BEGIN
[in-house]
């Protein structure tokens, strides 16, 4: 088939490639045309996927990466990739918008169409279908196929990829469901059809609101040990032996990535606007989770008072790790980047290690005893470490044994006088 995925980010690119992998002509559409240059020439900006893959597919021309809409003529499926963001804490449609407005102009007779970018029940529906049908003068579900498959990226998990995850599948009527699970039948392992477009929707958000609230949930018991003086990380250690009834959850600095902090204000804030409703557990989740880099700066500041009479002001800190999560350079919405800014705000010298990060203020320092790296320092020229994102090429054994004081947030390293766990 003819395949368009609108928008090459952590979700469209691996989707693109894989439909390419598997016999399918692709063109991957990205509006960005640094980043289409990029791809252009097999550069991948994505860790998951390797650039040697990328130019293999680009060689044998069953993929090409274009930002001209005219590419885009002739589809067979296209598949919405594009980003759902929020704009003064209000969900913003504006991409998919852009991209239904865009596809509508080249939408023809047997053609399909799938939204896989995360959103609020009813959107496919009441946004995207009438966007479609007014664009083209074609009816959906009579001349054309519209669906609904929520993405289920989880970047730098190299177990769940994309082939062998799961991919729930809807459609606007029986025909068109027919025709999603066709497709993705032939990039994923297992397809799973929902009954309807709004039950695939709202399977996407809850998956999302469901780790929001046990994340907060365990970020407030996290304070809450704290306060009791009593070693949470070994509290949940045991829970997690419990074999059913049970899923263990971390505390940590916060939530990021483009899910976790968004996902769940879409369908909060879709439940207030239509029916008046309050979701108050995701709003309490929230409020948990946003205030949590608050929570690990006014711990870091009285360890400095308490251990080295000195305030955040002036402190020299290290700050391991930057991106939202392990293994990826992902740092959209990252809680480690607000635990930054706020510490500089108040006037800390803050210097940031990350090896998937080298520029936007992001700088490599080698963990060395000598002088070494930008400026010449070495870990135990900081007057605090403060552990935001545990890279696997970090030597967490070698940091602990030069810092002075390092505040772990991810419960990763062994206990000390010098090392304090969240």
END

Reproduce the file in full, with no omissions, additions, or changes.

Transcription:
[in-house]
């Protein structure tokens, strides 16, 4: 088939490639045309996927990466990739918008169409279908196929990829469901059809609101040990032996990535606007989770008072790790980047290690005893470490044994006088 995925980010690119992998002509559409240059020439900006893959597919021309809409003529499926963001804490449609407005102009007779970018029940529906049908003068579900498959990226998990995850599948009527699970039948392992477009929707958000609230949930018991003086990380250690009834959850600095902090204000804030409703557990989740880099700066500041009479002001800190999560350079919405800014705000010298990060203020320092790296320092020229994102090429054994004081947030390293766990 003819395949368009609108928008090459952590979700469209691996989707693109894989439909390419598997016999399918692709063109991957990205509006960005640094980043289409990029791809252009097999550069991948994505860790998951390797650039040697990328130019293999680009060689044998069953993929090409274009930002001209005219590419885009002739589809067979296209598949919405594009980003759902929020704009003064209000969900913003504006991409998919852009991209239904865009596809509508080249939408023809047997053609399909799938939204896989995360959103609020009813959107496919009441946004995207009438966007479609007014664009083209074609009816959906009579001349054309519209669906609904929520993405289920989880970047730098190299177990769940994309082939062998799961991919729930809807459609606007029986025909068109027919025709999603066709497709993705032939990039994923297992397809799973929902009954309807709004039950695939709202399977996407809850998956999302469901780790929001046990994340907060365990970020407030996290304070809450704290306060009791009593070693949470070994509290949940045991829970997690419990074999059913049970899923263990971390505390940590916060939530990021483009899910976790968004996902769940879409369908909060879709439940207030239509029916008046309050979701108050995701709003309490929230409020948990946003205030949590608050929570690990006014711990870091009285360890400095308490251990080295000195305030955040002036402190020299290290700050391991930057991106939202392990293994990826992902740092959209990252809680480690607000635990930054706020510490500089108040006037800390803050210097940031990350090896998937080298520029936007992001700088490599080698963990060395000598002088070494930008400026010449070495870990135990900081007057605090403060552990935001545990890279696997970090030597967490070698940091602990030069810092002075390092505040772990991810419960990763062994206990000390010098090392304090969240």